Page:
I’d like to share with the readers of the blog the latest working paper of mine titled “*To Pool or Not to Pool: A Closer Look at the Use of Sub-regressions in Antitrust Class Certification*,” available for download from SSRN at the link [here].
A central question regarding class certification is whether the conduct in question impacted all or nearly all class members. To answer this question, a methodology, known as sub-regressions, has been proposed and employed by economists in several recent class action cases. A key step of a typical sub-regression analysis, at a high level, is to divide the data into subgroups and then examine the impact question separately. In this article, I takes a close look at three areas of interest related to this methodology:
- First, I compare and contrast various related proposals in the law and economics literature and document the ongoing debate among commentators on the usefulness of the methodology.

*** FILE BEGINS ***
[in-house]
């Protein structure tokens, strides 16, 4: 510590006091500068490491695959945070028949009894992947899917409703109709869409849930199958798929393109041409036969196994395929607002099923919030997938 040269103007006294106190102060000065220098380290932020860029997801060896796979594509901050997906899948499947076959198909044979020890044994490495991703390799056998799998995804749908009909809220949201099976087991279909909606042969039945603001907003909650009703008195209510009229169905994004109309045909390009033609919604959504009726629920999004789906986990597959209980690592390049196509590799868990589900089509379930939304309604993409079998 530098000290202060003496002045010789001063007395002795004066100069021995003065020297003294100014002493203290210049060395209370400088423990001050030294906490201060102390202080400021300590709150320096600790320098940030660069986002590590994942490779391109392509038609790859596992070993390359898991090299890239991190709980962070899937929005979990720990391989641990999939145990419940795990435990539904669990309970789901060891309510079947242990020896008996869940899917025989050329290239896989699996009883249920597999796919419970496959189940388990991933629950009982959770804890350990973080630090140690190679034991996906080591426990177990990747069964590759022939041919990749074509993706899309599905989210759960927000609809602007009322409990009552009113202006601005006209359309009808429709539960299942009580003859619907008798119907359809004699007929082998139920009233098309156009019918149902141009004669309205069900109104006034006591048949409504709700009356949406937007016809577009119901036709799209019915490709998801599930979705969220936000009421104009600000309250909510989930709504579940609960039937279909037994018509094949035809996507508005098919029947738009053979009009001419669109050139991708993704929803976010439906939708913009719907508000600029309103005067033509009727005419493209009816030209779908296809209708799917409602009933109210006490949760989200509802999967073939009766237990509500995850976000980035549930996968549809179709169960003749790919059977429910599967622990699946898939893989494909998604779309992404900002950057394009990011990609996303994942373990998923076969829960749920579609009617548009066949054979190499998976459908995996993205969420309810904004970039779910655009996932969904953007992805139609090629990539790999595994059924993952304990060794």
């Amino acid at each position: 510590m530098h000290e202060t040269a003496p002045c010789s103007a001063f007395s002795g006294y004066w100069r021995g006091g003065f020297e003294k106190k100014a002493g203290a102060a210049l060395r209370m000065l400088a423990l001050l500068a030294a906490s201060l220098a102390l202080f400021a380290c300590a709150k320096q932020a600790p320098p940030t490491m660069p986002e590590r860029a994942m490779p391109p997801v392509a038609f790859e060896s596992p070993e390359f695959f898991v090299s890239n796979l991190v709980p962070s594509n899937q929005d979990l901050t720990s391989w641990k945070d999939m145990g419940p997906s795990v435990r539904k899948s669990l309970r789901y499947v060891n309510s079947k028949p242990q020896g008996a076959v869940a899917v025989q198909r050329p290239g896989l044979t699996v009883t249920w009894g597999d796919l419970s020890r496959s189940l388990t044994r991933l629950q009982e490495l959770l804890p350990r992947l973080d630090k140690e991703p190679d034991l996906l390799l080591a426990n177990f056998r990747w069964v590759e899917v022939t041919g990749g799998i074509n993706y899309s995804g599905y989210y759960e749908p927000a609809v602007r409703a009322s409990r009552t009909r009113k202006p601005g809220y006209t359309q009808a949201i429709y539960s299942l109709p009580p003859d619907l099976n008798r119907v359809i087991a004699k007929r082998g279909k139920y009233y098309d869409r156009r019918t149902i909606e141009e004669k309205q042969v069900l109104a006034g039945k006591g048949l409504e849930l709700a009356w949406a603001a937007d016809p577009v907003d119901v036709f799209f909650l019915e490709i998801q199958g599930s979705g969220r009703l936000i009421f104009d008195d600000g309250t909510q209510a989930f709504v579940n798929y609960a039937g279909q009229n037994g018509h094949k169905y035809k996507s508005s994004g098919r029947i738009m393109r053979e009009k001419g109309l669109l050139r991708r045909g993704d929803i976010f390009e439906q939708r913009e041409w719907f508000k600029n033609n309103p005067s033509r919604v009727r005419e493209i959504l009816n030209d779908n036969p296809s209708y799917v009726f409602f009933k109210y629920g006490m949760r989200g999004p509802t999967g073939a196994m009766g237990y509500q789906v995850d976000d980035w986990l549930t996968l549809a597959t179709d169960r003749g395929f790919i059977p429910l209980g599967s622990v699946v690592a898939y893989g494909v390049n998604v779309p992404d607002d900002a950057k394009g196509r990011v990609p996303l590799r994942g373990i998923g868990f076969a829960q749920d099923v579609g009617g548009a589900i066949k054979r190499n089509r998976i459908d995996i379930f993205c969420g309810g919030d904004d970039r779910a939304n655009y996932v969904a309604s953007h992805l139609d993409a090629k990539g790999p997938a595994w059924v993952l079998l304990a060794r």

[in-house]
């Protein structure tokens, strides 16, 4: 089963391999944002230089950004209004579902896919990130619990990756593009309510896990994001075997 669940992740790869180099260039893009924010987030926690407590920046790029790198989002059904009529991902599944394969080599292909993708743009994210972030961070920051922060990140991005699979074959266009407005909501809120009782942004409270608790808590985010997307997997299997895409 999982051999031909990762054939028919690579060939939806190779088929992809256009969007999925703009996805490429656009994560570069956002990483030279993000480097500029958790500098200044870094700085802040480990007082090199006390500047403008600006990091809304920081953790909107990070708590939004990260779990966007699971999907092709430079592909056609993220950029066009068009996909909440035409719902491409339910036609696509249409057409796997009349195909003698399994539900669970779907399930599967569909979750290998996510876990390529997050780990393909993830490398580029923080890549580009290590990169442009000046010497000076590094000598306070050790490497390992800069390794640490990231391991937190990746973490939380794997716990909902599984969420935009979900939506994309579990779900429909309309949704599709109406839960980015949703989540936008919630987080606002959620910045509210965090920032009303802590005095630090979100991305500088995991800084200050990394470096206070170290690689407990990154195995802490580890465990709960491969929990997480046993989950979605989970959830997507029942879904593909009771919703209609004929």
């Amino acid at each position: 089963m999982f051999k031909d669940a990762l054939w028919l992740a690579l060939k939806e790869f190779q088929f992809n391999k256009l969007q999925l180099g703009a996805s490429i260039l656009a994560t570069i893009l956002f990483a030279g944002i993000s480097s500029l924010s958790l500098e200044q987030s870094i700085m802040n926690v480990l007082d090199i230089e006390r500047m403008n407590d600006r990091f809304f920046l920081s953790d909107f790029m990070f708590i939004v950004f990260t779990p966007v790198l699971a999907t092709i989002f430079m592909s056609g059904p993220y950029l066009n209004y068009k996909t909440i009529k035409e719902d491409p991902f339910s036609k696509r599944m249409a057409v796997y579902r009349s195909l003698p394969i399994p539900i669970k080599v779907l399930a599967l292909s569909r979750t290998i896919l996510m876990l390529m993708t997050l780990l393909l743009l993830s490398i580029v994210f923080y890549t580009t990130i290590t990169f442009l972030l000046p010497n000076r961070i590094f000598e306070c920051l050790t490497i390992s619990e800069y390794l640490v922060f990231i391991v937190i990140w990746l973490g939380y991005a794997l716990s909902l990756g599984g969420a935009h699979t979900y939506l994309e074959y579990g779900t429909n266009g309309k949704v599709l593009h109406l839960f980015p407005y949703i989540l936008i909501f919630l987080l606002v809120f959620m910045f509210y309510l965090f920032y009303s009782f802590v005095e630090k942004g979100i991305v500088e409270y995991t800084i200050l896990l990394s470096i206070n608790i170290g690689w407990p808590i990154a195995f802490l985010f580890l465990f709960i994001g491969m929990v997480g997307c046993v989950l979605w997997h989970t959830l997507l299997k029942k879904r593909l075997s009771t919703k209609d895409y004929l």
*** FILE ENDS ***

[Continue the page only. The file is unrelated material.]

- Second, I analyze courts’ recent class certification decisions in cases where this type of analysis was introduced. I argue that just like any other methodology, the probative value of sub-regression type analysis should be assessed together with the collection of other evidence. And this is exactly what the courts have done.
- Last, I discuss a number methodological issues with sub-regressions–many unacknowledged previously–and explain why a disciplined and rigorous implementation is crucial for its reliability. By understanding these issues, even at a high level, attorneys will be able to help ensure that their expert witnesses perform convincing sub-regression type analysis and understand the potential challenges to their work.
It is worth noting that while I focus on antitrust cases (cartel cases in particular) in this article, the discussions should be relevant to all other types of class action cases.
As always, I appreciate your thoughts and comments. You can reach me at firstname.lastname@example.org or connect with me on LinkedIn [here].
Ai Deng, PhD
Principal, Bates White Economic Consulting
Lecturer, Advanced Academic Program, Johns Hopkins University
direct: 2022161802 | fax: 2024087838
1300 Eye Street NW, Suite 600, Washington, DC 20005